NMR Solution Structure of ImB2, a Protein Conferring Immunity to Antimicrobial Activity of the Type IIa Bacteriocin, Carnobacteriocin B2Sprules, T., Kawulka, K.E., Vederas, J.C.
(2004) Biochemistry 43: 11740-11749
- PubMed: 15362858
- DOI: 10.1021/bi048854+
- PubMed Abstract:
Bacteriocins produced by lactic acid bacteria are potent antimicrobial compounds which are active against closely related bacteria. Producer strains are protected against the effects of their cognate bacteriocins by immunity proteins that are located ...
Bacteriocins produced by lactic acid bacteria are potent antimicrobial compounds which are active against closely related bacteria. Producer strains are protected against the effects of their cognate bacteriocins by immunity proteins that are located on the same genetic locus and are coexpressed with the gene encoding the bacteriocin. Several structures are available for class IIa bacteriocins; however, to date, no structures are available for the corresponding immunity proteins. We report here the NMR solution structure of the 111-amino acid immunity protein for carnobacteriocin B2 (ImB2). ImB2 folds into a globular domain in aqueous solution which contains an antiparallel four-helix bundle. Extensive packing by hydrophobic side chains in adjacent helices forms the core of the protein. The C-terminus, containing a fifth helix and an extended strand, is held against the four-helix bundle by hydrophobic interactions with helices 3 and 4. Most of the charged and polar residues in the protein face the solvent. Helix 3 is well-defined to residue 55, and a stretch of nascent helix followed by an unstructured loop joins it to helix 4. No interaction is observed between ImB2 and either carnobacteriocin B2 (CbnB2) or its precursor. Protection from the action of CbnB2 is only observed when ImB2 is expressed within the cell. The loop between helices 3 and 4, and a hydrophobic pocket which it partially masks, may be important for interaction with membrane receptors responsible for sensitivity to class IIa bacteriocins.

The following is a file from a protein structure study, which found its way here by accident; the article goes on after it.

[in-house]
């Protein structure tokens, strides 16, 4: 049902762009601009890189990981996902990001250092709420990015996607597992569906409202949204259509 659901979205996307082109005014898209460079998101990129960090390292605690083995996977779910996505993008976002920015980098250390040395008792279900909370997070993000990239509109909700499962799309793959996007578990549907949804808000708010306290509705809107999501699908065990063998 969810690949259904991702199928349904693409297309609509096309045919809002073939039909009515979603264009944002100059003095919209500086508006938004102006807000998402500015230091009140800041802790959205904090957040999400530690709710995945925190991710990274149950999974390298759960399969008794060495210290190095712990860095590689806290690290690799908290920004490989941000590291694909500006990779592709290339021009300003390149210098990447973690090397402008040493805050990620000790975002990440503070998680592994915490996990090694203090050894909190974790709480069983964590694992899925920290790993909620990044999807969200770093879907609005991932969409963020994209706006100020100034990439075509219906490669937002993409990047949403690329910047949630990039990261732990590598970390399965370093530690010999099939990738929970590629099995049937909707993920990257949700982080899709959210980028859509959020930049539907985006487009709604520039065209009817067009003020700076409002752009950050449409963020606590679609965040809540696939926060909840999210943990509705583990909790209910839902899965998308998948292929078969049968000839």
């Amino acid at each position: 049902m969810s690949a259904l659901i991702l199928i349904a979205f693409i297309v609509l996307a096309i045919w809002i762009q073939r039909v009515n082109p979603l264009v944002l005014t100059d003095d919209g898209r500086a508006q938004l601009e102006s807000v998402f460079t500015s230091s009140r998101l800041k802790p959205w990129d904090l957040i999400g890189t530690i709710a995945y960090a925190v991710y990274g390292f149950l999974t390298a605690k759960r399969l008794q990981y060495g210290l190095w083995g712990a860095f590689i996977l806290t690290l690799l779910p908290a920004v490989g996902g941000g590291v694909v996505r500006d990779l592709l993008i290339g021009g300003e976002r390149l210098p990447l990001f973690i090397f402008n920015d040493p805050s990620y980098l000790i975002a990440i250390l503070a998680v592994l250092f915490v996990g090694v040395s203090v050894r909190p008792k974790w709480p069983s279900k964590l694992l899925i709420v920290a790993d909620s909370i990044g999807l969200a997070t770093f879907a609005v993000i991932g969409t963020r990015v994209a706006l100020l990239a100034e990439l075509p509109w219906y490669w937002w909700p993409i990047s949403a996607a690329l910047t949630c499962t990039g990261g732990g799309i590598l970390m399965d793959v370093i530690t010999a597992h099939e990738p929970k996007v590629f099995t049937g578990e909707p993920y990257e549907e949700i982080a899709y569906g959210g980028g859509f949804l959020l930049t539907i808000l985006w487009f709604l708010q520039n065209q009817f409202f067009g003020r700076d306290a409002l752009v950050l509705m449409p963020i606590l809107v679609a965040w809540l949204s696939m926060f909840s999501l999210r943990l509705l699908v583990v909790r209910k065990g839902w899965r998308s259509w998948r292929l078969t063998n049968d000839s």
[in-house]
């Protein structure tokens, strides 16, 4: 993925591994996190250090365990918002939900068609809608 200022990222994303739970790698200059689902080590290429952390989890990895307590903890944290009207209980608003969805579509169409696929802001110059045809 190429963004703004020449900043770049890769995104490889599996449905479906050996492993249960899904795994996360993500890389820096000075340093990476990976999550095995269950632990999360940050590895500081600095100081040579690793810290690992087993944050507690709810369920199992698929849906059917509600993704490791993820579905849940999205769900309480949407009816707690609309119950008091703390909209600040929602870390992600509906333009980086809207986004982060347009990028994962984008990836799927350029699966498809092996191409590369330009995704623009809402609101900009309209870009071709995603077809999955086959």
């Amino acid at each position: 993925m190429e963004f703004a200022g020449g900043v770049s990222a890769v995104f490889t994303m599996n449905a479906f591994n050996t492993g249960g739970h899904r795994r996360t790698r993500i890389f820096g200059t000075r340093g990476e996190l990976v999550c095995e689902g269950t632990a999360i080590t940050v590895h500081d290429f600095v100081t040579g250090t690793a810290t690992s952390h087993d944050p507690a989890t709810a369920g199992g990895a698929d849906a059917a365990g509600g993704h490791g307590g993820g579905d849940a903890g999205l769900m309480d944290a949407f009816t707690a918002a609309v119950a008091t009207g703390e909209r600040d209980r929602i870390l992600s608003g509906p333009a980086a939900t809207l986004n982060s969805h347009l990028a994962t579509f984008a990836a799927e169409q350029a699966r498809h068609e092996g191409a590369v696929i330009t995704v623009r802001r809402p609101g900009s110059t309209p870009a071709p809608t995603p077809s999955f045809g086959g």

Department of Chemistry, University of Alberta, Edmonton, Alberta, Canada T6G 2G2.